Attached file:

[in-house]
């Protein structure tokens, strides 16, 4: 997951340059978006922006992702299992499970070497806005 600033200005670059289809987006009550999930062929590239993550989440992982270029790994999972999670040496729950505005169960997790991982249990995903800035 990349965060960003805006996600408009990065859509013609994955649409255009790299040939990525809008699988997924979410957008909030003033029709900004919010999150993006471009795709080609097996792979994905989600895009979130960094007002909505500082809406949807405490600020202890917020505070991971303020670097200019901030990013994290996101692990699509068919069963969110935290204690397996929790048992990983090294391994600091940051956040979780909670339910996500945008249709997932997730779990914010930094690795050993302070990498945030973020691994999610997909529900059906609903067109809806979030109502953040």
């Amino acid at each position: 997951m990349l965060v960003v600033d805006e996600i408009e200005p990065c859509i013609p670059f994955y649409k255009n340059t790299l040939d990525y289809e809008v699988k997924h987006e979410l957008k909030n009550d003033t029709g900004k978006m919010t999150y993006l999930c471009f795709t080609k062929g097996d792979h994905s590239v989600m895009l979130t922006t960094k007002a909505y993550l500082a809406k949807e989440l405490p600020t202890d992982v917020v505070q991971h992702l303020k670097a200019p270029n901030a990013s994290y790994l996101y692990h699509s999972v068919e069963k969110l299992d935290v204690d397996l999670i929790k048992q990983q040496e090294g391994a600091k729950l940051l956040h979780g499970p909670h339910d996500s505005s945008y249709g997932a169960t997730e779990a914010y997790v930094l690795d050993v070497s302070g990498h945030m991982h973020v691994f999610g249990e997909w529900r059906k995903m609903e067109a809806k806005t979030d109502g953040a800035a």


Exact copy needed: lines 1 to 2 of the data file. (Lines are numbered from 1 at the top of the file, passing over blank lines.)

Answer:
[in-house]
């Protein structure tokens, strides 16, 4: 997951340059978006922006992702299992499970070497806005 600033200005670059289809987006009550999930062929590239993550989440992982270029790994999972999670040496729950505005169960997790991982249990995903800035 990349965060960003805006996600408009990065859509013609994955649409255009790299040939990525809008699988997924979410957008909030003033029709900004919010999150993006471009795709080609097996792979994905989600895009979130960094007002909505500082809406949807405490600020202890917020505070991971303020670097200019901030990013994290996101692990699509068919069963969110935290204690397996929790048992990983090294391994600091940051956040979780909670339910996500945008249709997932997730779990914010930094690795050993302070990498945030973020691994999610997909529900059906609903067109809806979030109502953040």